Following their confirmation of merger talks last week, WPS Resources Corp. and Peoples Energy Corp. said Monday they plan to form a diversified company with regulated utilities in four midwestern states and nonregulated businesses serving customers in the Northeast and Canada.
The focus for the combined company will be on its core regulated electric and natural gas operations, which will serve about 1.6 million natural gas customers and 477,000 electric customers. When considered with WPS Resources’ investment in American Transmission Co., a significant portion of the combined company’s operations will be regulated. This business profile is expected to maintain strong credit ratings, which is a key financial and strategic objective, the companies said. The combined company will include the energy marketing businesses of WPS and Peoples.
Under the merger agreement, which was unanimously approved by both companies’ boards, each outstanding common share of Chicago-based Peoples Energy will be converted into 0.825 shares of Green Bay, WI-based WPS Resources’ common stock. Based on closing prices on July 5 (prior to the publication of an article in The Wall Street Journal), this would result in an approximate value of $41.39 per share for Peoples. This represents a premium to Peoples Energy’s shareholders of 14.2%, based on the 20-day average of closing prices for Peoples ending July 5, and a premium of 15%, based on the closing price for Peoples on July 5.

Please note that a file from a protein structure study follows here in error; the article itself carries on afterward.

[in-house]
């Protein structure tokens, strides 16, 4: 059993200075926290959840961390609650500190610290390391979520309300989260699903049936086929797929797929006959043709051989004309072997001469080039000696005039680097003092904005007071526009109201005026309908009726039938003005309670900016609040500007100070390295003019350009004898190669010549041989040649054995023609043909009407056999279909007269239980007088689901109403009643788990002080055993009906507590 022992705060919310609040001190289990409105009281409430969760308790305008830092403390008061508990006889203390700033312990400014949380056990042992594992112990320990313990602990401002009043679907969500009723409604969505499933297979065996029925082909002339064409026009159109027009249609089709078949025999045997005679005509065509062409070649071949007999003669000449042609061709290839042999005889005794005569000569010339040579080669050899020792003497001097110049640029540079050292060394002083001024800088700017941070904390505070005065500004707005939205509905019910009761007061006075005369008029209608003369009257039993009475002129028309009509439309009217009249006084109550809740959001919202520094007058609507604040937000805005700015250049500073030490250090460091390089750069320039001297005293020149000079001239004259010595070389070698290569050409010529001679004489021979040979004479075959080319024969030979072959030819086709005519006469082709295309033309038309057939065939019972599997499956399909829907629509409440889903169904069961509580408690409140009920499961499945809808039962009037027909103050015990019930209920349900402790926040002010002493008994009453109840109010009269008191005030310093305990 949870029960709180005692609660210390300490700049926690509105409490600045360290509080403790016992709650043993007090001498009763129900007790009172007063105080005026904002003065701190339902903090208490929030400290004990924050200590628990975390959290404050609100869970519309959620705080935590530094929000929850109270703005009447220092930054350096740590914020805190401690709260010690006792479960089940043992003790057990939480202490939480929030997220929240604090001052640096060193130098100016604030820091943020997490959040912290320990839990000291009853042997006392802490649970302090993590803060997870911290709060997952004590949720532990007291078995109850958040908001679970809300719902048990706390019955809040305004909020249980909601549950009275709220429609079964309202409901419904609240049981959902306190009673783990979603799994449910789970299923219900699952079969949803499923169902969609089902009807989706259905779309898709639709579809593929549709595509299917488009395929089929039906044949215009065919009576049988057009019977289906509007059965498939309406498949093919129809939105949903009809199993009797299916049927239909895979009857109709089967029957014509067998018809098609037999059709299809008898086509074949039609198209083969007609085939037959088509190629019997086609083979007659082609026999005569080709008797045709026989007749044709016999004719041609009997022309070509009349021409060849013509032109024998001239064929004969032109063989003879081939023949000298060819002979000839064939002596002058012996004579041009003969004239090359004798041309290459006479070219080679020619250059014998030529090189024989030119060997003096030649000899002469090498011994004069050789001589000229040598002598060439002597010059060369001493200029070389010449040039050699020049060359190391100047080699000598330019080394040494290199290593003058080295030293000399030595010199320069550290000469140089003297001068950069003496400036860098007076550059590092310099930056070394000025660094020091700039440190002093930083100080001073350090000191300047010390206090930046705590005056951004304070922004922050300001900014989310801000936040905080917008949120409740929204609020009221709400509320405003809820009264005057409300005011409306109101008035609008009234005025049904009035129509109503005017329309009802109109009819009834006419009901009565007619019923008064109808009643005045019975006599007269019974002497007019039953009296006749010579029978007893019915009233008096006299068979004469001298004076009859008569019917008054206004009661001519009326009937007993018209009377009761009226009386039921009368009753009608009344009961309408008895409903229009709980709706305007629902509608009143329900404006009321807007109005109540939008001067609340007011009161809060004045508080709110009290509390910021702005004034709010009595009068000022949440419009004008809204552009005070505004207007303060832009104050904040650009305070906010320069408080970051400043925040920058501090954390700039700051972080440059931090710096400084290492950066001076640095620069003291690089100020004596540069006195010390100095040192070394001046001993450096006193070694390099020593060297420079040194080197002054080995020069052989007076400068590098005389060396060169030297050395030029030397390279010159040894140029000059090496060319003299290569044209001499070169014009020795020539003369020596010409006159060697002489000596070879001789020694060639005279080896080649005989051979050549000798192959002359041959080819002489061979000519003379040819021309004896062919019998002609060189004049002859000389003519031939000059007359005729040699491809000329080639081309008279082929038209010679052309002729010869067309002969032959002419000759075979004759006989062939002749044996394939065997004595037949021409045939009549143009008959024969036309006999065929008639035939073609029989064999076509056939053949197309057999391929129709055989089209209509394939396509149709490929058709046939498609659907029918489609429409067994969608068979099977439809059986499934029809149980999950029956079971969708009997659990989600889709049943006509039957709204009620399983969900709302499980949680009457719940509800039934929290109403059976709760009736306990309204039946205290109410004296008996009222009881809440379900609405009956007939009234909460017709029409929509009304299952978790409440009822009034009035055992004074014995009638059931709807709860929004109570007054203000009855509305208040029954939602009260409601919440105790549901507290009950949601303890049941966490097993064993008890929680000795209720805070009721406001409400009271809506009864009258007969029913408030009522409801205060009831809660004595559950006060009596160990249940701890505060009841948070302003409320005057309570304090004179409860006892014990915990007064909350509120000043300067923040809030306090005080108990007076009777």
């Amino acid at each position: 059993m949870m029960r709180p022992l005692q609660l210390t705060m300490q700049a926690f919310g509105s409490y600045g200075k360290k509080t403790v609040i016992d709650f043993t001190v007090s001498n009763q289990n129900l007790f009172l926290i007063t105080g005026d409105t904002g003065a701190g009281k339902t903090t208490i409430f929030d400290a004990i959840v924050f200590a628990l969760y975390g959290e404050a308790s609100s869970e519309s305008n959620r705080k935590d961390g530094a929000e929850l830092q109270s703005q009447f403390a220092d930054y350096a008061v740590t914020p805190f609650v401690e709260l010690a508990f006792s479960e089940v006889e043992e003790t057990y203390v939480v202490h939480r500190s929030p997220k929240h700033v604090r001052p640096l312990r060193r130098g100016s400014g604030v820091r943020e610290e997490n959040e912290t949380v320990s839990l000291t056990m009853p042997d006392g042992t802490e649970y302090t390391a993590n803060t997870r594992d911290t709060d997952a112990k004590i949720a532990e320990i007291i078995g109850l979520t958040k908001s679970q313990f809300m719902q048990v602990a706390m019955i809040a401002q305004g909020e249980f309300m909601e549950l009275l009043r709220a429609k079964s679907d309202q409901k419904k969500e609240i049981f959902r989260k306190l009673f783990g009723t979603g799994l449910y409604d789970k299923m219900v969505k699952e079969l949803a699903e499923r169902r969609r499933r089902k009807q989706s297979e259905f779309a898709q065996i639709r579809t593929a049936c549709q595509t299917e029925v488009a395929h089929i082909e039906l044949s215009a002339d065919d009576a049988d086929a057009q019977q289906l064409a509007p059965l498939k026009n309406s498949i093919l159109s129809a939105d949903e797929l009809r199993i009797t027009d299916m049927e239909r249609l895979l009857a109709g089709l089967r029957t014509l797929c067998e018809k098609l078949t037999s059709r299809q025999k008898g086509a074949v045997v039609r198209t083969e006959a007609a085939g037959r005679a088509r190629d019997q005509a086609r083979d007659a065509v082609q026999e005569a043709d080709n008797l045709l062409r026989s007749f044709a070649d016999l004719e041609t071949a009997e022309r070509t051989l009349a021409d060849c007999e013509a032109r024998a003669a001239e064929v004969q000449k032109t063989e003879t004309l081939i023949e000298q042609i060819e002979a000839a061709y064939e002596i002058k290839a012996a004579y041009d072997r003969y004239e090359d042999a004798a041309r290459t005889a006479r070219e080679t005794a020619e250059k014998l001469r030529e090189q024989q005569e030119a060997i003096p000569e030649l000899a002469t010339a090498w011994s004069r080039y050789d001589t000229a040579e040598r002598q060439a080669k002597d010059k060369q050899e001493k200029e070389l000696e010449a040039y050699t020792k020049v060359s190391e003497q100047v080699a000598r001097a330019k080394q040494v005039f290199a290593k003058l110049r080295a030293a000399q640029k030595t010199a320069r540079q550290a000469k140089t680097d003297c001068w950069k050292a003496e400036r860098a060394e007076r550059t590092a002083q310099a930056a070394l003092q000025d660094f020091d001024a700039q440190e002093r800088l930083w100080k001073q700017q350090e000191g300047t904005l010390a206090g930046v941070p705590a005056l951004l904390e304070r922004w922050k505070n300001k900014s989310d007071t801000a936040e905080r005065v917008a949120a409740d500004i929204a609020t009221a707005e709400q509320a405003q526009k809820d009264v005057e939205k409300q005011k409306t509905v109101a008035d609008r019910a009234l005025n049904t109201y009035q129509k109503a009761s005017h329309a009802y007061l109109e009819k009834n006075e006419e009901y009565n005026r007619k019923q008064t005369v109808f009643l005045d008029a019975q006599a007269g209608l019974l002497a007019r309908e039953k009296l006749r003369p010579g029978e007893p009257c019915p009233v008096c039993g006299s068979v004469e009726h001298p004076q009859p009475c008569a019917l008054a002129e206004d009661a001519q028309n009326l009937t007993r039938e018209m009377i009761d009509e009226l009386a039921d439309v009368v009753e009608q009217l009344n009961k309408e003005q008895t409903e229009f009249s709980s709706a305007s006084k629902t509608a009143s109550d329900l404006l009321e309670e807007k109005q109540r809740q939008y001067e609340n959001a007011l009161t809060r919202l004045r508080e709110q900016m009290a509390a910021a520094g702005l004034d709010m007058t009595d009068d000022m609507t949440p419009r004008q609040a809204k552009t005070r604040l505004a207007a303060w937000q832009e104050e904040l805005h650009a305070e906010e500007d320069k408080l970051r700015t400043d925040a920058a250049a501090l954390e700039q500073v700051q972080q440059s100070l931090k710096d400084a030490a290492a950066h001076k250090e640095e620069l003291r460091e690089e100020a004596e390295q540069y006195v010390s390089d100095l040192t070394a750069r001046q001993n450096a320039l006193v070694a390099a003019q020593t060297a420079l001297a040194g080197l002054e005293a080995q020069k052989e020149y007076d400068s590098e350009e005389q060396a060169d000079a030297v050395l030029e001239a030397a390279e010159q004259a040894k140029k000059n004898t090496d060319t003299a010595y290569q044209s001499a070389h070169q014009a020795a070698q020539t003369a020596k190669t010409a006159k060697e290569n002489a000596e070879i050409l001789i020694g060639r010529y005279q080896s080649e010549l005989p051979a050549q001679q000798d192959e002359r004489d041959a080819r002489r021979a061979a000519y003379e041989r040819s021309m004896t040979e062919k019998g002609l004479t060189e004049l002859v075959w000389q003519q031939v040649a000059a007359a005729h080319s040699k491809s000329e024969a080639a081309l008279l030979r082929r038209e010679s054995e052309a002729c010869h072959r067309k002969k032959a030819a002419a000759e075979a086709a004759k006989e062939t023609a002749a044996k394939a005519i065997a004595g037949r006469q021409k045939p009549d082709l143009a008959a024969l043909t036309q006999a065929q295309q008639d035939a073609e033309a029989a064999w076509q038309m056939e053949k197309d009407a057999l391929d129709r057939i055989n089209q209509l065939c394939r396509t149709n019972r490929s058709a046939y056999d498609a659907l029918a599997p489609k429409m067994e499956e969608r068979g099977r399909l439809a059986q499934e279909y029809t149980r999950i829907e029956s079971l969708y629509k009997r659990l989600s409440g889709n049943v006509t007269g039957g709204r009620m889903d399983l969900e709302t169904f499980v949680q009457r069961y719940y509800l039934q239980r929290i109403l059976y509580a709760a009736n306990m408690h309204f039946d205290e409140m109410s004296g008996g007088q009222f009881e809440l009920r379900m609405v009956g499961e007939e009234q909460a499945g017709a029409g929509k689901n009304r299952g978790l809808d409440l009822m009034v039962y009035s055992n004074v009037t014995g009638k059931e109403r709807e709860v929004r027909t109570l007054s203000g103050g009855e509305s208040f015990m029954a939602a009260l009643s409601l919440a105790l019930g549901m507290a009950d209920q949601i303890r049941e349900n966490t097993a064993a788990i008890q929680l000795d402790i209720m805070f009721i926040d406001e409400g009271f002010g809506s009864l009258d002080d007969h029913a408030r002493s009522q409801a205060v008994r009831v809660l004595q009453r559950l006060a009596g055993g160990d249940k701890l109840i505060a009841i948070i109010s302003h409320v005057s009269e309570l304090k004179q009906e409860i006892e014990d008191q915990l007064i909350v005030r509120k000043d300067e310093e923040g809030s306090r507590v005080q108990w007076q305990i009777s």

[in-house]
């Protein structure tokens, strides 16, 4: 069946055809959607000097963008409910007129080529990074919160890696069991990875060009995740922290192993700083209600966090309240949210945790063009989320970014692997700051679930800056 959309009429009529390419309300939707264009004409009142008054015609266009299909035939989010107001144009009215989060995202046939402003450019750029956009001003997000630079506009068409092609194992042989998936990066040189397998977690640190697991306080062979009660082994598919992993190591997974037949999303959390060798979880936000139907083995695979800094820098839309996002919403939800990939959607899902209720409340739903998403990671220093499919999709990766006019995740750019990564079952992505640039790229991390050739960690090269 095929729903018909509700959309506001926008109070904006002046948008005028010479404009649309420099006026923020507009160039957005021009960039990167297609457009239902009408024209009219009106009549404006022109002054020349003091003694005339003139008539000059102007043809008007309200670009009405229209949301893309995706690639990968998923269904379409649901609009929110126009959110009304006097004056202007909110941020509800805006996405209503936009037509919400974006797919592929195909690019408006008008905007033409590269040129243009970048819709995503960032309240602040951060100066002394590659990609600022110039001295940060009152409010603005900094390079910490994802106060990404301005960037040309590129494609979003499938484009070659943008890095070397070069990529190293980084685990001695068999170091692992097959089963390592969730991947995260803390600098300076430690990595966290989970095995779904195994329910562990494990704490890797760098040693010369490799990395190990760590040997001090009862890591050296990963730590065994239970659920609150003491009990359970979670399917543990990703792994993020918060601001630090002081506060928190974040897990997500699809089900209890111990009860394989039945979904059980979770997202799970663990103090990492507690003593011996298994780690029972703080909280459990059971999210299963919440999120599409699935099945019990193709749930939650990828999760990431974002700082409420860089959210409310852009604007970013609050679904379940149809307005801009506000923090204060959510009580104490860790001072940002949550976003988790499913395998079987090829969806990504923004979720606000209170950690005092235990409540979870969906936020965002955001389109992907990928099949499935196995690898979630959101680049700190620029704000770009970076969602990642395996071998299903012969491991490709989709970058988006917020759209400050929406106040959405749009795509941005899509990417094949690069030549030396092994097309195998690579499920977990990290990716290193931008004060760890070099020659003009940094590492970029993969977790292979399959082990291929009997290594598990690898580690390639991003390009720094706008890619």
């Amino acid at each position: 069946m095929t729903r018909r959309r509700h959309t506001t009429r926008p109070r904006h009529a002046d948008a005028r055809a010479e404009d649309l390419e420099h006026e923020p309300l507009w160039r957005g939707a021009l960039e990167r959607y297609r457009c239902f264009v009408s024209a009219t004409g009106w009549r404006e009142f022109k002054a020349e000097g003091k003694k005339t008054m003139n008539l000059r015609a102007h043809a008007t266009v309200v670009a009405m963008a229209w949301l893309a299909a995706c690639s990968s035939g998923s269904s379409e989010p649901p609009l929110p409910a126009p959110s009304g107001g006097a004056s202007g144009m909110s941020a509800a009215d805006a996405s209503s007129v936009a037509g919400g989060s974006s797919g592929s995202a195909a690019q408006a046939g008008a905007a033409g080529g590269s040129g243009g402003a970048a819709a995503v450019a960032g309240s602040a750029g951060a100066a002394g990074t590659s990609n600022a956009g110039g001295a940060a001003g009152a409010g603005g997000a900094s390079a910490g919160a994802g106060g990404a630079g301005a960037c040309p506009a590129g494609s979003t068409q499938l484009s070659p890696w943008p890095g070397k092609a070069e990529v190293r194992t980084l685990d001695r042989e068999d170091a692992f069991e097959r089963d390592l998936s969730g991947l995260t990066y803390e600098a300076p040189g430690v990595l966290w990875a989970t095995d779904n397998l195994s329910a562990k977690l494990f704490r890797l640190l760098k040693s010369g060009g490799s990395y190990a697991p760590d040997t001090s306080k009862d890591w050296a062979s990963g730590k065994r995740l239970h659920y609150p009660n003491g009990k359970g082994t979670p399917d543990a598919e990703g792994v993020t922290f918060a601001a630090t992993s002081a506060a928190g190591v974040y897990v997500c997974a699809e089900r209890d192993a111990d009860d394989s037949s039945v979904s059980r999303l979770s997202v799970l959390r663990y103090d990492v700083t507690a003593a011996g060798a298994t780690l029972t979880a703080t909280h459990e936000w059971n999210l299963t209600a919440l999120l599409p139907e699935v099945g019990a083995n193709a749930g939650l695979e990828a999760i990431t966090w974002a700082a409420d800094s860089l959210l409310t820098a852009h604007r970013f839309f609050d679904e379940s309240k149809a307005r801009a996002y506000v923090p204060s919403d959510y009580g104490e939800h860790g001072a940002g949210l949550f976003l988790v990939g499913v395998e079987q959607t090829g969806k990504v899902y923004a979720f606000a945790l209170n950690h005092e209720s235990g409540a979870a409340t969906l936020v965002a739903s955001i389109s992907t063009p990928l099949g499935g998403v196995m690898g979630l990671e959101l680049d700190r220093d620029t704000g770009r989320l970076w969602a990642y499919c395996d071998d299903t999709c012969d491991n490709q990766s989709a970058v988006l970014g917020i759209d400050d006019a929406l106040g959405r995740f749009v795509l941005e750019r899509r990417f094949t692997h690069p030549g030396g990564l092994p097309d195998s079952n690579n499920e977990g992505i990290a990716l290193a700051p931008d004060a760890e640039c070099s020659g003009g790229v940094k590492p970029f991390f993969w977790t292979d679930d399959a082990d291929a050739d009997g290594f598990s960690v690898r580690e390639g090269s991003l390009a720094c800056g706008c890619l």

Last week Argus Research Co. analyst David Rewcastle told NGI that he had been considering upping his rating on Peoples from “hold” to “buy” (see Daily GPI, July 7). According to his notes from May 8, it would appear that Peoples is about to turn a corner, leaving behind regulatory rate squabbles and some bad hedges in both its utility and production businesses.